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|Title:||Geographical Information Systems - An Integral Part of the European Flood Alert System (EFAS)|
|Authors:||THIELEN DEL POZO Jutta; SALAMON Peter; DE ROO Arie|
|Citation:||Geo-Focus no. 8 p. 12-16|
|Publisher:||Grupo de Tecnologías de la Información Geográfica, Asociación de Geógrafos Españoles|
|Type:||Articles in periodicals and books|
|Abstract:||Over the past ten years we have observed the development of powerful early warning and decision support systems for natural and man-made hazards such as forest fires, tsunamis, floods, oil spills, chemical releases in air and water and many more. Their development became feasible through the revolutionary increase in computing and network power over the past years and the advanced Geographical Information System (GIS) analysis tools that are now available. Traditionally GIS was rather associated with static data such as topography, forest areas, urban areas or infrastructure, occasional satellite images, allowing to assess current situations and to make projections for the future ¿ but all in a rather static way. The incorporation of dynamic data sets such as remotely sensed data (vegetation cover, snow cover), gridded weather forecast data (precipitation, temperature, evapotranspiration), weather station observations can now be received at high frequencies is becoming increasingly used also in a GIS environment to form the basis for effective operational decision support tools. GIS allows these information to be displayed easily and to be combined with other information locally or through internet applications, making GIS systems based systems very powerful and useful communication tools.|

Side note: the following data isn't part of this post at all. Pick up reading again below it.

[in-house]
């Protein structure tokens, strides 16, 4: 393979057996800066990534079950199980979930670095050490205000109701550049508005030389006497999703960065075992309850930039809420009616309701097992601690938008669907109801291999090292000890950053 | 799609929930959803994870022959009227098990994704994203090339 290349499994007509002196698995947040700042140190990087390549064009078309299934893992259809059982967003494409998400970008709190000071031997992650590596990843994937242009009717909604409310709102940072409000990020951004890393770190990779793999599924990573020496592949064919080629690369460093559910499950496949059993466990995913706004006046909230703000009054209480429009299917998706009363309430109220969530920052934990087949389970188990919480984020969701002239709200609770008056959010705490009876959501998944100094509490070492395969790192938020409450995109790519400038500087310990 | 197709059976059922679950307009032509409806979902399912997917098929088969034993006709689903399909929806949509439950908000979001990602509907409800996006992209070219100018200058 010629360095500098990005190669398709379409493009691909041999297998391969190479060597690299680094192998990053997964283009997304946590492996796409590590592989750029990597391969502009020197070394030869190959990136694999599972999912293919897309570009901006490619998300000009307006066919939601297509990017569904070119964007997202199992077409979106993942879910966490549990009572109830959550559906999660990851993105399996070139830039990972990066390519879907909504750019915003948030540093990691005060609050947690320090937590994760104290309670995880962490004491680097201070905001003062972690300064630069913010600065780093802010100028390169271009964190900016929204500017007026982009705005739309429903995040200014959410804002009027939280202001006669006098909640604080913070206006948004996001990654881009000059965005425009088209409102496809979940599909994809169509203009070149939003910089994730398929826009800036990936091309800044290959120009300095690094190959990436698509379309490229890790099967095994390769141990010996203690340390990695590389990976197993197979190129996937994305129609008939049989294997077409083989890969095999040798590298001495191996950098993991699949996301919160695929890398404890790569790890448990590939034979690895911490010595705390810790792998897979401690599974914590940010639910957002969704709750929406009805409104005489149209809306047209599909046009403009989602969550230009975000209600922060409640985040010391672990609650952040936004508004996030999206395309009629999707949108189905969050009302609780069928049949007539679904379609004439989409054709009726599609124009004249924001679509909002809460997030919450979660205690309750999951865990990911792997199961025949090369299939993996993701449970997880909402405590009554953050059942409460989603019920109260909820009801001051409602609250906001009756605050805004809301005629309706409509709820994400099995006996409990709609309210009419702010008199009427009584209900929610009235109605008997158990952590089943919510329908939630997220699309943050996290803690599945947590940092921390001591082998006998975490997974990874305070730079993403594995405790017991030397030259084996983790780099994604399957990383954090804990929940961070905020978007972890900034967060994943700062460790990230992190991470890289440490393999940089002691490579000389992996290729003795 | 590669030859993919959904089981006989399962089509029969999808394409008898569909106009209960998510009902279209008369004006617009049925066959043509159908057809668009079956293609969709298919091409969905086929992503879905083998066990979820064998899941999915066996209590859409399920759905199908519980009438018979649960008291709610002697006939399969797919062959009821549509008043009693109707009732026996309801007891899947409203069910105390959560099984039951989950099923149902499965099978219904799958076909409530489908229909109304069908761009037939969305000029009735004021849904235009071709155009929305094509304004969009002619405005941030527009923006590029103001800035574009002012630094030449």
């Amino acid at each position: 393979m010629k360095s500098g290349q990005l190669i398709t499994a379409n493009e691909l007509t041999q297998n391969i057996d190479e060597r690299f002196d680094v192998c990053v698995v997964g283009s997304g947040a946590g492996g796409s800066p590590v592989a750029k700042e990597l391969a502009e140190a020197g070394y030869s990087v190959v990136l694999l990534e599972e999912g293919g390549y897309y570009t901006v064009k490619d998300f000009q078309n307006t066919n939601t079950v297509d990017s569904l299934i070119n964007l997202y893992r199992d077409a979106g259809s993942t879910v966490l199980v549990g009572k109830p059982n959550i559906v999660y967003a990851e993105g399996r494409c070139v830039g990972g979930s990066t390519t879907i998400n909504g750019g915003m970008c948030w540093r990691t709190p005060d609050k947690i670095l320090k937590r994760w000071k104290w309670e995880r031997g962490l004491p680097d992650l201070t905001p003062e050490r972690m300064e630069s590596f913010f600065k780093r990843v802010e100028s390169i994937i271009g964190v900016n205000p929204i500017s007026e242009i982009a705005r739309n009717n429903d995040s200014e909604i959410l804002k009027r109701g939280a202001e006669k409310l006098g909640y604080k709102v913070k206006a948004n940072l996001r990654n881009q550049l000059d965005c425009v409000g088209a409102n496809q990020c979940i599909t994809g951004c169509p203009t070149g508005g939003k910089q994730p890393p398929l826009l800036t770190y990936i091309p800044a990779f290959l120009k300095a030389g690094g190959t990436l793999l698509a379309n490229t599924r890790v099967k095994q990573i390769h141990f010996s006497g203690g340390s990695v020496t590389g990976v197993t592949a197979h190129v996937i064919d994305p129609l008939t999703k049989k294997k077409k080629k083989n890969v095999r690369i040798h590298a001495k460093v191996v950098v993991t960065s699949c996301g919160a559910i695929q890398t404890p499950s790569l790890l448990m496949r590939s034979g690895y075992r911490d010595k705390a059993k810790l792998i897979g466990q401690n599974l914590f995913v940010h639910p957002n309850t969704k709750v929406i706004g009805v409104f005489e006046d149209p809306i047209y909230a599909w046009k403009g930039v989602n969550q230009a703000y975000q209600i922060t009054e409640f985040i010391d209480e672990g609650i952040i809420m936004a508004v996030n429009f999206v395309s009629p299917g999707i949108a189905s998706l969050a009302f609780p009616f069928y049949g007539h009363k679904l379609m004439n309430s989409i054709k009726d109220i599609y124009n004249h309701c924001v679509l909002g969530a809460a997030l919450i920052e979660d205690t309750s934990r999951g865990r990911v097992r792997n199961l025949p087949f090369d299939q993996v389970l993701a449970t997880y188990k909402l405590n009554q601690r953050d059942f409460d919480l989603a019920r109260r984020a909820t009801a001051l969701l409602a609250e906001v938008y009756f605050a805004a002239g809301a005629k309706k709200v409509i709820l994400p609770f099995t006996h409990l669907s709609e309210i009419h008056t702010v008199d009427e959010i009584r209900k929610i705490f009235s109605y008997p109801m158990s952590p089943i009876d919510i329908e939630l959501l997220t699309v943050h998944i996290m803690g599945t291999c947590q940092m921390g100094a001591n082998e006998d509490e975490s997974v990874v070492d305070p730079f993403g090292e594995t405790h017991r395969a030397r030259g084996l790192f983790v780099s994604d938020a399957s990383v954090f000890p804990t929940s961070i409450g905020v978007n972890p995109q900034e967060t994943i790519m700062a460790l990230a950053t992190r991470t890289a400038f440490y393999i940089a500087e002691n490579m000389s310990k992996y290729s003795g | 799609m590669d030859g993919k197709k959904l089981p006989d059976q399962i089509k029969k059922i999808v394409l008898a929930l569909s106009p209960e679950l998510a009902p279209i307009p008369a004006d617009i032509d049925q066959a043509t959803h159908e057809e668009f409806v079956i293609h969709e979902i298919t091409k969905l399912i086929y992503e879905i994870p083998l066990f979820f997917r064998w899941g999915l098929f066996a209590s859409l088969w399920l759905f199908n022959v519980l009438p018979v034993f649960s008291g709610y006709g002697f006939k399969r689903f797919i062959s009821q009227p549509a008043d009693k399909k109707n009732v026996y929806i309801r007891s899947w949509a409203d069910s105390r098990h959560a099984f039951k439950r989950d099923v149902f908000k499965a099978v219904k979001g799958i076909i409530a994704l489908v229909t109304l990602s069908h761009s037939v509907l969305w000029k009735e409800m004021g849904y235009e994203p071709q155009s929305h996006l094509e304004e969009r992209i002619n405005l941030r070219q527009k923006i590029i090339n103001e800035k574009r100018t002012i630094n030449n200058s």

|JRC Directorate:||Sustainable Resources|
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